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This course introduces web designers to the nuts and bolts of HTML (HyperText Markup Language), the programming language used to create web pages. Author Bill Weinman explains what HTML is, how it's structured, and presents the major tags and features of the language. Discover how to format text and lists, add images and flow text around them, link to other pages and sites, embed audio and video, and create HTML forms. Additional tutorials cover the new elements in HTML5, the latest version of HTML, and prepare you to start working with Cascading Style Sheets (CSS).
Let's go ahead and open this in the browser, and you'll notice we've got these lines of text from our HTML. So the way this works is you can basically embed any data that you want in any tag that you want, using data- and whatever you want to call it as the name of the attribute, and then putting whatever you want to in the value of the attribute. So in this case I've got data-aka, and The White Album is the data in the attribute. And this is all wrapped around in an a element, a link, that says The Beatles.
So as you can imagine, you can do all kinds of things with this. Like for example, I have this other one, and this is on a button as opposed to an anchor element. It could really be on a span if I wanted to be and it would work just fine, and I'll show you that in a minute. But here I've got data-missile-type, data-missile-payload, data-missile-sound and onclick=fire, so click here to fire the missile and when I click here, I get Firing the rocket with photon torpedo payload Ka-Boom! And you see its rocket is the type, and payload is photon torpedo, and the sound is Ka-Boom.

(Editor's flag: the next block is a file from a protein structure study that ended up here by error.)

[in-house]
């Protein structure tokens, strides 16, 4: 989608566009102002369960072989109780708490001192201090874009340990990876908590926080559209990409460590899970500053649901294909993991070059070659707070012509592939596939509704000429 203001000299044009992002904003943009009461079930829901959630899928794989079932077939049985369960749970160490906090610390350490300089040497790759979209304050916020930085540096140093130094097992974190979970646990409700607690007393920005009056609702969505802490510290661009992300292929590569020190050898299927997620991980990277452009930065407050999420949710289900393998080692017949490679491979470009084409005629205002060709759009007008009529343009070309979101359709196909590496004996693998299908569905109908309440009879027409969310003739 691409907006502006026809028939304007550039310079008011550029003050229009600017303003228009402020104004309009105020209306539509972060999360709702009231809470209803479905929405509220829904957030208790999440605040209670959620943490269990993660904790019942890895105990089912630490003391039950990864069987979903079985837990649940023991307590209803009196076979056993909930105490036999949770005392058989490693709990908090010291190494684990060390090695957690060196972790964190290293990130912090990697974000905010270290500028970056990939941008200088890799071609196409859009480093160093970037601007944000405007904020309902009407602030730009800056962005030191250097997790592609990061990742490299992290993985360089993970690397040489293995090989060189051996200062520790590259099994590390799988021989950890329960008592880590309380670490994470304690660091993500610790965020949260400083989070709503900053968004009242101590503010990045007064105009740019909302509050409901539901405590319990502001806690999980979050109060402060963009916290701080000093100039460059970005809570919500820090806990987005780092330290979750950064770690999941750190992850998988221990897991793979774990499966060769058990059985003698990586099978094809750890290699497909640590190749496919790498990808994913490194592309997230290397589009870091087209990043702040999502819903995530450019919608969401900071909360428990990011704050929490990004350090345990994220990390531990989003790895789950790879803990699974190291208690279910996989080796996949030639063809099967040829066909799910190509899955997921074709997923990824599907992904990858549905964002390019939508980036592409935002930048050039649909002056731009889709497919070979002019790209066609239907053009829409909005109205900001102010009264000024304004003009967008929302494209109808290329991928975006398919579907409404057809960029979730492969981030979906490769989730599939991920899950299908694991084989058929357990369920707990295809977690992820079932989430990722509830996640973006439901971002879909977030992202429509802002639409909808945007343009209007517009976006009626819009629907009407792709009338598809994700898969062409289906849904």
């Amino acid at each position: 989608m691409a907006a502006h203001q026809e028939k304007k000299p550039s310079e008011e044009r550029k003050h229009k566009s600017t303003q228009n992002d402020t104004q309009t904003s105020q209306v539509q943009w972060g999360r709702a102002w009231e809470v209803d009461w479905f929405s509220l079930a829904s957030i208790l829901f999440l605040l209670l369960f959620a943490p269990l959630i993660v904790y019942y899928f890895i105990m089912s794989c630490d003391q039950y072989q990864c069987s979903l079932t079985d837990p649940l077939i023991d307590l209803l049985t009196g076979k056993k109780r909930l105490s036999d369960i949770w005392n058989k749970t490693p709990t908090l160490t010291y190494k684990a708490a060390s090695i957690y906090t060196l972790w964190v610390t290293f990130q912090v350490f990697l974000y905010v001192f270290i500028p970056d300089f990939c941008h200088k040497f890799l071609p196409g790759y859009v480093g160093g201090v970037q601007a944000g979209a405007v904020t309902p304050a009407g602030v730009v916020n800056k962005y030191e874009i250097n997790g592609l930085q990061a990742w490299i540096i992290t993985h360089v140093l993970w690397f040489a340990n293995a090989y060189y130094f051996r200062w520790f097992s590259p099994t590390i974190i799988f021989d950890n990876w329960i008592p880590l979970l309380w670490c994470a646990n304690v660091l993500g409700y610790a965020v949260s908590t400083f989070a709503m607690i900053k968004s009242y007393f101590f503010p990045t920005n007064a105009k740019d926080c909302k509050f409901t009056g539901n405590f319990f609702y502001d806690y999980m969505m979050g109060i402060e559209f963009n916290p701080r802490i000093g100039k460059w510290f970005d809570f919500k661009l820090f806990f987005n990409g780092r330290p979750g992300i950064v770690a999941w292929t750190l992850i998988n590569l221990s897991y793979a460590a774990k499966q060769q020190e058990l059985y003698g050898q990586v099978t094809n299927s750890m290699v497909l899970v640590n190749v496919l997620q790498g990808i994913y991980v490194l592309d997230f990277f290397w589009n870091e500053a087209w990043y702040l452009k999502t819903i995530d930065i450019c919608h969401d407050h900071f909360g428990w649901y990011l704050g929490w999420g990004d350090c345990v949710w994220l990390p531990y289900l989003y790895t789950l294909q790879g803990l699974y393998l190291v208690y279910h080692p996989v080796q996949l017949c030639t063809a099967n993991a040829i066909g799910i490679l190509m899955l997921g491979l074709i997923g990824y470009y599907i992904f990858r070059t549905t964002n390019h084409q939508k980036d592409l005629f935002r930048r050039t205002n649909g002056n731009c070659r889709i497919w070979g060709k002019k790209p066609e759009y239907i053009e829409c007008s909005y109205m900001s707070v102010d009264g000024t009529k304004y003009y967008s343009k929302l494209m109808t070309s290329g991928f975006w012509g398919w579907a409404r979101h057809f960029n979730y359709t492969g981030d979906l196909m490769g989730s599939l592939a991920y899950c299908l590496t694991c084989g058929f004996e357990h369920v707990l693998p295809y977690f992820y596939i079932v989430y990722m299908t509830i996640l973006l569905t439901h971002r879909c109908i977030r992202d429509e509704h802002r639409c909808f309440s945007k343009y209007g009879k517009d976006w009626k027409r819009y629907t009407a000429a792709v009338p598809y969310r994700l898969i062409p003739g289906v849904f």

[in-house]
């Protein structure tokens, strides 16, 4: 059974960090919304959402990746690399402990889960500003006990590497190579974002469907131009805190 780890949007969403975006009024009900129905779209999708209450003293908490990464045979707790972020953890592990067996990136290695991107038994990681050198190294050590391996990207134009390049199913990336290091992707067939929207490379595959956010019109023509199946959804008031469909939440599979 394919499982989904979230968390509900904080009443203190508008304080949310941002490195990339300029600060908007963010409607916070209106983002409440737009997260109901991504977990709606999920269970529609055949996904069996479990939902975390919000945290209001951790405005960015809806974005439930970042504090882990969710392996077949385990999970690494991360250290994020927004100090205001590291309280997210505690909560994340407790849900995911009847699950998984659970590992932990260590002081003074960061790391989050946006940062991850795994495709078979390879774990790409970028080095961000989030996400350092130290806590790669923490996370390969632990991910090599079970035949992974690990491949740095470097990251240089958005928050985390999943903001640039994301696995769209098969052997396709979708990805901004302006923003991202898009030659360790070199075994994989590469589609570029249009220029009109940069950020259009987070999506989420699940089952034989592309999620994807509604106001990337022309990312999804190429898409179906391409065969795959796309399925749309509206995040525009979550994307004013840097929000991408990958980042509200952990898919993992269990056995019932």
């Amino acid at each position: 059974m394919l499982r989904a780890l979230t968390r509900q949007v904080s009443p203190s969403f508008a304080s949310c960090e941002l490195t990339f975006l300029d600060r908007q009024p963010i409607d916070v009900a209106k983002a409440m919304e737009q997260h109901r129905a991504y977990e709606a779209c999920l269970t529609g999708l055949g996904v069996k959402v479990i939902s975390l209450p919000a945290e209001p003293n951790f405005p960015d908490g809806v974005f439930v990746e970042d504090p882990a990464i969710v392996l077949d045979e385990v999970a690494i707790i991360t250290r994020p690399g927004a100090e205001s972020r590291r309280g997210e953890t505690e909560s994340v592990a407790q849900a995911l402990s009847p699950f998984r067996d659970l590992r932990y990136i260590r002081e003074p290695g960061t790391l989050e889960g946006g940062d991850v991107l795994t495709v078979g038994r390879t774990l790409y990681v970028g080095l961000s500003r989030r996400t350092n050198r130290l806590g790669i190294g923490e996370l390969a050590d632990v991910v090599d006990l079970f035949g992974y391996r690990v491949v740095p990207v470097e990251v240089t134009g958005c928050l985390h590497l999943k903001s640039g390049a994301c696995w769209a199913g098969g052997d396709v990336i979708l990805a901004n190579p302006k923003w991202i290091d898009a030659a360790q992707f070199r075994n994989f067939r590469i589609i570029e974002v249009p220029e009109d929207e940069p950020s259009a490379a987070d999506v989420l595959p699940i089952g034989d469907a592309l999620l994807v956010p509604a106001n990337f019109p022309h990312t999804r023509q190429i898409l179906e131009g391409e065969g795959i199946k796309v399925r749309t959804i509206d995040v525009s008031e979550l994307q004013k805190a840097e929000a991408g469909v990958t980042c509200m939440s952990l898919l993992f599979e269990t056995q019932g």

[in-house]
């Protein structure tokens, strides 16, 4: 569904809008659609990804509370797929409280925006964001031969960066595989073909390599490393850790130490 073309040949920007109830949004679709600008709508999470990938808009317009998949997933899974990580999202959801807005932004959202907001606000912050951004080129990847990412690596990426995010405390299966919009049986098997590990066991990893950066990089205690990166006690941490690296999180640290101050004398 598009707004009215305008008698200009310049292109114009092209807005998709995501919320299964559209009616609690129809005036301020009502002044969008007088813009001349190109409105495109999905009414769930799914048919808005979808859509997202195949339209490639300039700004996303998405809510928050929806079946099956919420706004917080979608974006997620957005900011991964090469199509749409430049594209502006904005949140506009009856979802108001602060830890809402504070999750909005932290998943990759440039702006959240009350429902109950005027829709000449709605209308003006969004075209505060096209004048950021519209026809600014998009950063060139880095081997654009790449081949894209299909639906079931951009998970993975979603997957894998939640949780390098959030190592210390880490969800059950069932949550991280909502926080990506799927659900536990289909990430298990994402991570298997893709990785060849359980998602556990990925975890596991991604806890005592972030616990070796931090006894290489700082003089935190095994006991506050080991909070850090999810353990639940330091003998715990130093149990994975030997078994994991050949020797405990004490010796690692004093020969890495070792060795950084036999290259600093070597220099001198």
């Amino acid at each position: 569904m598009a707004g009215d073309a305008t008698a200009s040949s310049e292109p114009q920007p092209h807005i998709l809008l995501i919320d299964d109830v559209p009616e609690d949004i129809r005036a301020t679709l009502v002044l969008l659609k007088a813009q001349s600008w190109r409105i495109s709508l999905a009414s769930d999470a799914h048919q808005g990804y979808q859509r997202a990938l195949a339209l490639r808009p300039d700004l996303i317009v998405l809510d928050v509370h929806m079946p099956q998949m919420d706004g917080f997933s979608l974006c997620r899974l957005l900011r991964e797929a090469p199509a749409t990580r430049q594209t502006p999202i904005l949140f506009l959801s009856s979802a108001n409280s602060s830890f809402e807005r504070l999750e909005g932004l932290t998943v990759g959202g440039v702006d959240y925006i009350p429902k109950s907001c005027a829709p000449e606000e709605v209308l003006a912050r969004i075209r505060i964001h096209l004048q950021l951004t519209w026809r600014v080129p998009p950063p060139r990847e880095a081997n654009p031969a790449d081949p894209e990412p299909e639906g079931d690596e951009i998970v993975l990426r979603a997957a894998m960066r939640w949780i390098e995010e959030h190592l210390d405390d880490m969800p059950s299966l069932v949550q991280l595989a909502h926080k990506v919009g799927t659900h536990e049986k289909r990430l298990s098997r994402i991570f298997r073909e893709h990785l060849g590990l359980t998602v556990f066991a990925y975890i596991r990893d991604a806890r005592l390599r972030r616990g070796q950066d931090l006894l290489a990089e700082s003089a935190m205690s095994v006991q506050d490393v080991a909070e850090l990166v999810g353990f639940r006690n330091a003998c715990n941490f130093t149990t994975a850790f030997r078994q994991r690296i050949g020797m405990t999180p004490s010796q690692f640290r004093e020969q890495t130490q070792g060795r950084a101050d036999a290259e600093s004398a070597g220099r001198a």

It's not a button any more. And you'll notice that my cursor is not even changing to the pointy cursor; it is just remaining the text cursor. But still, if I click on it, I still get that alert box, because in HTML5, the onclick attribute works for anything. It doesn't actually have to be a button element or a link element or anything like that. And so I still get this Firing the rocket with a photon torpedo payload Ka-Boom! So it takes perhaps a little bit of imagination, but this is obviously a very useful feature, and it's currently supported by the latest versions of all the major browsers.
You'll want to have a fallback in case it's not supported by legacy browsers that may be visiting your site. But this could be an exciting feature to experiment with and to implement.
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